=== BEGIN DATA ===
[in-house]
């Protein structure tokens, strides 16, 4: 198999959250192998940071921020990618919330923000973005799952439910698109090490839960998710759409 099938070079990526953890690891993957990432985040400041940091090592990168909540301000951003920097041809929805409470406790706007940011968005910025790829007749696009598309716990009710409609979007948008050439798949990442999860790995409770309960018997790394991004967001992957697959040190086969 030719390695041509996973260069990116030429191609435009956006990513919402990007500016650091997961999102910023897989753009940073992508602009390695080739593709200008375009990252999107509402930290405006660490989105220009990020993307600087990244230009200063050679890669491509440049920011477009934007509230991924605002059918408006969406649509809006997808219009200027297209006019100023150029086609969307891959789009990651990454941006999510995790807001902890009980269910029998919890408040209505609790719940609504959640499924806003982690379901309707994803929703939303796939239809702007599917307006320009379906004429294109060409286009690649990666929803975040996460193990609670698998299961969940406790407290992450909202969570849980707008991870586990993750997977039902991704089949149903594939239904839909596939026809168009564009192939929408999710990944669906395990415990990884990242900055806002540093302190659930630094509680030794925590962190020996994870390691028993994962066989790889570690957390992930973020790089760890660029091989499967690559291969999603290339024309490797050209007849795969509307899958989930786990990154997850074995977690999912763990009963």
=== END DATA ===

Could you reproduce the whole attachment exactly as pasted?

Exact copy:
[in-house]
């Protein structure tokens, strides 16, 4: 198999959250192998940071921020990618919330923000973005799952439910698109090490839960998710759409 099938070079990526953890690891993957990432985040400041940091090592990168909540301000951003920097041809929805409470406790706007940011968005910025790829007749696009598309716990009710409609979007948008050439798949990442999860790995409770309960018997790394991004967001992957697959040190086969 030719390695041509996973260069990116030429191609435009956006990513919402990007500016650091997961999102910023897989753009940073992508602009390695080739593709200008375009990252999107509402930290405006660490989105220009990020993307600087990244230009200063050679890669491509440049920011477009934007509230991924605002059918408006969406649509809006997808219009200027297209006019100023150029086609969307891959789009990651990454941006999510995790807001902890009980269910029998919890408040209505609790719940609504959640499924806003982690379901309707994803929703939303796939239809702007599917307006320009379906004429294109060409286009690649990666929803975040996460193990609670698998299961969940406790407290992450909202969570849980707008991870586990993750997977039902991704089949149903594939239904839909596939026809168009564009192939929408999710990944669906395990415990990884990242900055806002540093302190659930630094509680030794925590962190020996994870390691028993994962066989790889570690957390992930973020790089760890660029091989499967690559291969999603290339024309490797050209007849795969509307899958989930786990990154997850074995977690999912763990009963």